El niño agarra una manzana y un sánduche.
La niña está sorprendida. La niña agarra un banano.
El banano está malo. La niña está triste.
El niño le da la manzana a la niña.
La niña agarra la manzana. La manzana es roja.
La niña come la manzana. La niña tiene colores.
La niña camina. El señor corre. El dinero se cae.
La niña agarra el dinero. La niña le da el dinero al señor.
El señor agarra el dinero. El dinero es verde. El señor tiene colores.
Hay una abuelita. La abuelita camina con una maleta.
La maleta se cae. El señor agarra la maleta y la pone arriba.
La abuelita está feliz. La abuelita tiene colores.
Hay una mamá y una bebé. La bebé llora. La abuelita lee.
Las personas no están felices. Las personas está enojadas.
La abuelita mira a la bebé. La bebé llora más. La abuelita tiene una idea. La abuelita es chistosa.
La niña está feliz y la mamá está feliz. La mamá tiene colores. La bebé tiene colores. Las personas tienen colores.
La mamá mira la computadora. La abuelita duerme. La bebé duerme. ¡Todos están felices!
¡Colorea el mundo con actos de bondad!
During the video
I paused the video and asked questions related to what we were watching, but also based on the script I wrote. I also made sure to ask the children after every situation “¿Es un acto de bondad?” to reinforce the title of the video.
I didn’t do a lot of extension activities this time, but as a closing activity, we brainstormed some acts of kindness that later were used in the craft shown in the picture below. Each child chose a picture, wrote on the cover of a paper heart, and inside wrote their name and a sentence explaining why they chose that word. Some of the children shared their words and read their sentences to the class. I was surprised to see that many of them wanted to share. My home learning students also got to participate through an activity on Seesaw, and the results were beautiful!
This is a simple idea to help bring the topic of kindness to a world language class. I placed their actos de bondad on a bulletin board that is currently in one of the classrooms where I teach.
I am sharing general ideas for teachers based on how a “typical” school year might look in a Preschool and Kindergarten Spanish class. All the ideas I’m sharing here are geared toward programs that meet once or twice a week. In this schedule, there is not that much contact time with the students in the target language, so some of the concepts should be recycled and taught in a spiral way. In other words, if you teach numbers during the first month or two of the school year, continue to make time throughout the year where students may continue to be exposed to the vocabulary. For example, count apples in September and have them guess how many hearts you have in a bag in February.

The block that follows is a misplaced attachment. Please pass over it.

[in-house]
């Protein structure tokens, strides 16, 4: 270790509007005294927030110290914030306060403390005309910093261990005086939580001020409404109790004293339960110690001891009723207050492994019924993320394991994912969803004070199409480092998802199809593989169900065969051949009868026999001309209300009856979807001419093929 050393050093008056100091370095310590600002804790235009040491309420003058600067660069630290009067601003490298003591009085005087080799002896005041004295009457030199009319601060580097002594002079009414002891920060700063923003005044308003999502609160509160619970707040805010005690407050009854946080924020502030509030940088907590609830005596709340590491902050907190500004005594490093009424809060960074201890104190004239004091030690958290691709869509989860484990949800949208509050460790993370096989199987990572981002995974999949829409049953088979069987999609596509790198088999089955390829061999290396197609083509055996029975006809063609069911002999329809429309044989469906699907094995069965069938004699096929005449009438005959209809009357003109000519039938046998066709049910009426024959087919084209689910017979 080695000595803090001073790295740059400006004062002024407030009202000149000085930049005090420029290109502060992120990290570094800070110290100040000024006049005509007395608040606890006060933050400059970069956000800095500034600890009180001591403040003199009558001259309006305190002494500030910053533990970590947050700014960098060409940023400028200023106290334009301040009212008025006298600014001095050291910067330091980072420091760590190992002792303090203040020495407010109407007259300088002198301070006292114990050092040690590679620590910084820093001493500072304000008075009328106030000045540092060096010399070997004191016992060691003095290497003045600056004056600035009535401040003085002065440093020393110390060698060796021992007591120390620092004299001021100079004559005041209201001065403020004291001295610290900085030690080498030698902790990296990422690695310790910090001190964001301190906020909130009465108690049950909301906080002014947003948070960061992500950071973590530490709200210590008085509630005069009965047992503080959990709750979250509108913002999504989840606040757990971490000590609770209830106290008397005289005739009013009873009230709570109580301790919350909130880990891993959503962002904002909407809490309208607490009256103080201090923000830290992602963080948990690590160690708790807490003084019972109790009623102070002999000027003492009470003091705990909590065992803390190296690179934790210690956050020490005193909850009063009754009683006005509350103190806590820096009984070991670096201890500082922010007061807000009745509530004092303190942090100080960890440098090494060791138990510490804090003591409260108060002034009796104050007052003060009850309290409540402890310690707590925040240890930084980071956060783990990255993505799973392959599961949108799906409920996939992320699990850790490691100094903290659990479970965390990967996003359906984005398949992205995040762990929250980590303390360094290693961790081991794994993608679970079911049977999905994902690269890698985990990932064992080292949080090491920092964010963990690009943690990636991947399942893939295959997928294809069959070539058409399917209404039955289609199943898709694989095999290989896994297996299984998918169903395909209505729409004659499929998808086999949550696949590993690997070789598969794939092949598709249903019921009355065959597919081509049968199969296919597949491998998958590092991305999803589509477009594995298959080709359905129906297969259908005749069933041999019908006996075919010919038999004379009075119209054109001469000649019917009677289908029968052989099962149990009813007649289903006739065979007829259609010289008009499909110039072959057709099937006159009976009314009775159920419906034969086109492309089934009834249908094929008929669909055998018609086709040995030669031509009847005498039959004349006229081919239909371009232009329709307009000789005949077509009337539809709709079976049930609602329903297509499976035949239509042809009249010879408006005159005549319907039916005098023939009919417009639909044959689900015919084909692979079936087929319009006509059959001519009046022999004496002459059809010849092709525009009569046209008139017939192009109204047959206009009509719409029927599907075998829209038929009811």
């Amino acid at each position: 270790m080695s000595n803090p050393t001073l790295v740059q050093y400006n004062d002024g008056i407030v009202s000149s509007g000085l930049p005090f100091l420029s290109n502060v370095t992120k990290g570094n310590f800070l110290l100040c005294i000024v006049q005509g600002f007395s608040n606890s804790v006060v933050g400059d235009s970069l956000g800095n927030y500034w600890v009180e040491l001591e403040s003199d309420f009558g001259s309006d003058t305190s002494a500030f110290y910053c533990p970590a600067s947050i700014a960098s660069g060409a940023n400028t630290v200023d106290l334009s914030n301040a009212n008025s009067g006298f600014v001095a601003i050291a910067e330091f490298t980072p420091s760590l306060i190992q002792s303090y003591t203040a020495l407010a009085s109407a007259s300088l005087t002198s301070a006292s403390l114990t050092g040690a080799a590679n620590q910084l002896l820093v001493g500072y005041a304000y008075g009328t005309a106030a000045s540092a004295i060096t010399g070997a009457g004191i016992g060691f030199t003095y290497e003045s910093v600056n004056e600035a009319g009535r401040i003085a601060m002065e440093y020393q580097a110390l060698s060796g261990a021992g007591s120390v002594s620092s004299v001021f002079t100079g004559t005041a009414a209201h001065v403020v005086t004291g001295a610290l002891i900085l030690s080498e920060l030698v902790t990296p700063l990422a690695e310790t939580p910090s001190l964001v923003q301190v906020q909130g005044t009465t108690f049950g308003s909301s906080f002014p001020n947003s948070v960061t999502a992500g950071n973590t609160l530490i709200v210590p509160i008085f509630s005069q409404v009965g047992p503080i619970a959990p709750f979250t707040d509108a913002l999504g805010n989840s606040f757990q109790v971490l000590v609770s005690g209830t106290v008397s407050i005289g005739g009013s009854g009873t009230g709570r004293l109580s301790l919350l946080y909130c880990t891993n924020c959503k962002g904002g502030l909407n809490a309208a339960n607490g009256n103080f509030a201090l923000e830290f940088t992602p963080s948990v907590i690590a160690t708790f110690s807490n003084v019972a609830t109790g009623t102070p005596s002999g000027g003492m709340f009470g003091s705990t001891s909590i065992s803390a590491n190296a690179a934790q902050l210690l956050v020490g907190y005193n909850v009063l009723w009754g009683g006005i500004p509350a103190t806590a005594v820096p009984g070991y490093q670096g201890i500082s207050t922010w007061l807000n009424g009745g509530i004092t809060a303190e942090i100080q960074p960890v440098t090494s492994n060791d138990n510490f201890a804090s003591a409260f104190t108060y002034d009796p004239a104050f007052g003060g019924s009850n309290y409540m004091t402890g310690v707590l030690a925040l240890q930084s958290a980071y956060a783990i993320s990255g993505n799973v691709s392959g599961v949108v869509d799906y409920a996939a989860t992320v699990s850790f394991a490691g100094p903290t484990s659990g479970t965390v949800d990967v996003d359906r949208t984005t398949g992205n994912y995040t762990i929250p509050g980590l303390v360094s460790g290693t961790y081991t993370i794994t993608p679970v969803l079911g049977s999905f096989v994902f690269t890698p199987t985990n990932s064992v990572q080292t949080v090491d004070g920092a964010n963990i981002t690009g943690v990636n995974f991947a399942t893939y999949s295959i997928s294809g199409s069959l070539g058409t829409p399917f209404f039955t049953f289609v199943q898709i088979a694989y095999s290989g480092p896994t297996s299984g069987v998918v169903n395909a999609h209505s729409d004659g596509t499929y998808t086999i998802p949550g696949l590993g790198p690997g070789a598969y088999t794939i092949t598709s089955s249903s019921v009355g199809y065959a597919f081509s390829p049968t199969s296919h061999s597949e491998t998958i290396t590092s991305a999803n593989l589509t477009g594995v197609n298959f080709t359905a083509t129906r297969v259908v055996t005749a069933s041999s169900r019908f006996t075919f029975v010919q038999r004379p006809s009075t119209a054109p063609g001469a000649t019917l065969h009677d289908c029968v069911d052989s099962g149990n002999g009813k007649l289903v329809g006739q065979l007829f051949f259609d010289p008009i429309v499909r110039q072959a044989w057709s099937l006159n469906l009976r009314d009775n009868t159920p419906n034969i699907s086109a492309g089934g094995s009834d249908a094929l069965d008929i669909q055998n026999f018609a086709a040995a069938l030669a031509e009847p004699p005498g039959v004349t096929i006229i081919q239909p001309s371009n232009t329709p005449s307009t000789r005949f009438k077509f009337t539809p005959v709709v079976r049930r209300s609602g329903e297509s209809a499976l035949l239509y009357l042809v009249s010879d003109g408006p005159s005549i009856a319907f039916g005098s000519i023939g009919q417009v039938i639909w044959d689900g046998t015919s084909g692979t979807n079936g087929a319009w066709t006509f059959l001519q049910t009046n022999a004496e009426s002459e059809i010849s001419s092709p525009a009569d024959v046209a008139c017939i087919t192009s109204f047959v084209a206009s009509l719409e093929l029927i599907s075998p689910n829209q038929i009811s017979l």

I like using my students as a guide to know how long I should be exploring the content, but make sure to always go back to it and weave it throughout the school year.
In the spirit of full disclosure, please note that many of the suggestions have links to resources in my Teachers Pay Teachers store or affiliate links to Amazon. I invite you to also explore many of your local libraries to find some of the books suggested below. The activity packs that are available on Teachers Pay Teachers have teaching tips, suggested ideas, and games.
I hope this serves as a good starting point to help you create your own curriculum. You might also find new ideas here that you would like to incorporate into your existing curriculum. Click HERE to download your document. Please make sure to click on the pictures to see the links.
¡Hola! I am Carolina, a Colombian elementary Spanish teacher based in Boston, MA. Fun for Spanish Teachers is the result of my passion for teaching Spanish to children and my desire to inspire collaboration and creativity in a vibrant teaching and learning community. It’s the perfect stop if you are looking for songs, games, teaching tips, stories, and fun for your classes.